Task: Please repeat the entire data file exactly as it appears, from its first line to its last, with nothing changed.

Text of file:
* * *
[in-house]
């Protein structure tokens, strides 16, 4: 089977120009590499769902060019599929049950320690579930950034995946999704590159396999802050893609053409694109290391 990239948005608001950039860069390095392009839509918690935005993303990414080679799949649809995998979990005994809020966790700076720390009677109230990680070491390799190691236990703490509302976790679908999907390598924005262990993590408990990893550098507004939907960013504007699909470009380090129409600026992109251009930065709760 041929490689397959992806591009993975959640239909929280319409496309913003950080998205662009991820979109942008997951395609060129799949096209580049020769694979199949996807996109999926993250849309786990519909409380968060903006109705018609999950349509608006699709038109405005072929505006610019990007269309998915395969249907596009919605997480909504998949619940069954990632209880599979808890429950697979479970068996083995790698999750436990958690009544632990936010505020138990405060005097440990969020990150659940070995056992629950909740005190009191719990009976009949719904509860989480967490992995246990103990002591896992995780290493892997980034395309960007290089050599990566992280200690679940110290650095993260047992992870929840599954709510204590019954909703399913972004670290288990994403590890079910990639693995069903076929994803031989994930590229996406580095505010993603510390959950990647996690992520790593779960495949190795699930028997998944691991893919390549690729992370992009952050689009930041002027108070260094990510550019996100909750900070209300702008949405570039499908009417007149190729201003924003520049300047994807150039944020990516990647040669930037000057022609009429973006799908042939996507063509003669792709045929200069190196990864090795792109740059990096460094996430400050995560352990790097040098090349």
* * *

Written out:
[in-house]
């Protein structure tokens, strides 16, 4: 089977120009590499769902060019599929049950320690579930950034995946999704590159396999802050893609053409694109290391 990239948005608001950039860069390095392009839509918690935005993303990414080679799949649809995998979990005994809020966790700076720390009677109230990680070491390799190691236990703490509302976790679908999907390598924005262990993590408990990893550098507004939907960013504007699909470009380090129409600026992109251009930065709760 041929490689397959992806591009993975959640239909929280319409496309913003950080998205662009991820979109942008997951395609060129799949096209580049020769694979199949996807996109999926993250849309786990519909409380968060903006109705018609999950349509608006699709038109405005072929505006610019990007269309998915395969249907596009919605997480909504998949619940069954990632209880599979808890429950697979479970068996083995790698999750436990958690009544632990936010505020138990405060005097440990969020990150659940070995056992629950909740005190009191719990009976009949719904509860989480967490992995246990103990002591896992995780290493892997980034395309960007290089050599990566992280200690679940110290650095993260047992992870929840599954709510204590019954909703399913972004670290288990994403590890079910990639693995069903076929994803031989994930590229996406580095505010993603510390959950990647996690992520790593779960495949190795699930028997998944691991893919390549690729992370992009952050689009930041002027108070260094990510550019996100909750900070209300702008949405570039499908009417007149190729201003924003520049300047994807150039944020990516990647040669930037000057022609009429973006799908042939996507063509003669792709045929200069190196990864090795792109740059990096460094996430400050995560352990790097040098090349």